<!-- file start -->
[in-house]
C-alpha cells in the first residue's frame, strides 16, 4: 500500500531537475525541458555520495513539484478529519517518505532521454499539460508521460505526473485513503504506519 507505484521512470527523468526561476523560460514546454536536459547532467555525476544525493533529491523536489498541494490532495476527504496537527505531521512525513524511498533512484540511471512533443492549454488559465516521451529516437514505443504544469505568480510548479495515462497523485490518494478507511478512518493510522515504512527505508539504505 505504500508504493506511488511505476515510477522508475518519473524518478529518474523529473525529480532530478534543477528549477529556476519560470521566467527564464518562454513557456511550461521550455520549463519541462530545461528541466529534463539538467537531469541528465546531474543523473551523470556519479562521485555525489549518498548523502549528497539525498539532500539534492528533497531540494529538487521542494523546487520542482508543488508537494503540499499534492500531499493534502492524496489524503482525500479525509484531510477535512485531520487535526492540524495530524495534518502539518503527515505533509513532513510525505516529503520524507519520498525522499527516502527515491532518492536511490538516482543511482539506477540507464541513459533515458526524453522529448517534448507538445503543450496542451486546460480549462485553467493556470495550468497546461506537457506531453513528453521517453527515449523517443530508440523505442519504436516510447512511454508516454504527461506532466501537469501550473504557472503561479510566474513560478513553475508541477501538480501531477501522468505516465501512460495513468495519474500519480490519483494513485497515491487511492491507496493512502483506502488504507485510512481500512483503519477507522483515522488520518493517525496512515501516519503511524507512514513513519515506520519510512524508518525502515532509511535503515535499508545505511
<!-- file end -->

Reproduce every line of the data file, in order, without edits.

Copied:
[in-house]
C-alpha cells in the first residue's frame, strides 16, 4: 500500500531537475525541458555520495513539484478529519517518505532521454499539460508521460505526473485513503504506519 507505484521512470527523468526561476523560460514546454536536459547532467555525476544525493533529491523536489498541494490532495476527504496537527505531521512525513524511498533512484540511471512533443492549454488559465516521451529516437514505443504544469505568480510548479495515462497523485490518494478507511478512518493510522515504512527505508539504505 505504500508504493506511488511505476515510477522508475518519473524518478529518474523529473525529480532530478534543477528549477529556476519560470521566467527564464518562454513557456511550461521550455520549463519541462530545461528541466529534463539538467537531469541528465546531474543523473551523470556519479562521485555525489549518498548523502549528497539525498539532500539534492528533497531540494529538487521542494523546487520542482508543488508537494503540499499534492500531499493534502492524496489524503482525500479525509484531510477535512485531520487535526492540524495530524495534518502539518503527515505533509513532513510525505516529503520524507519520498525522499527516502527515491532518492536511490538516482543511482539506477540507464541513459533515458526524453522529448517534448507538445503543450496542451486546460480549462485553467493556470495550468497546461506537457506531453513528453521517453527515449523517443530508440523505442519504436516510447512511454508516454504527461506532466501537469501550473504557472503561479510566474513560478513553475508541477501538480501531477501522468505516465501512460495513468495519474500519480490519483494513485497515491487511492491507496493512502483506502488504507485510512481500512483503519477507522483515522488520518493517525496512515501516519503511524507512514513513519515506520519510512524508518525502515532509511535503515535499508545505511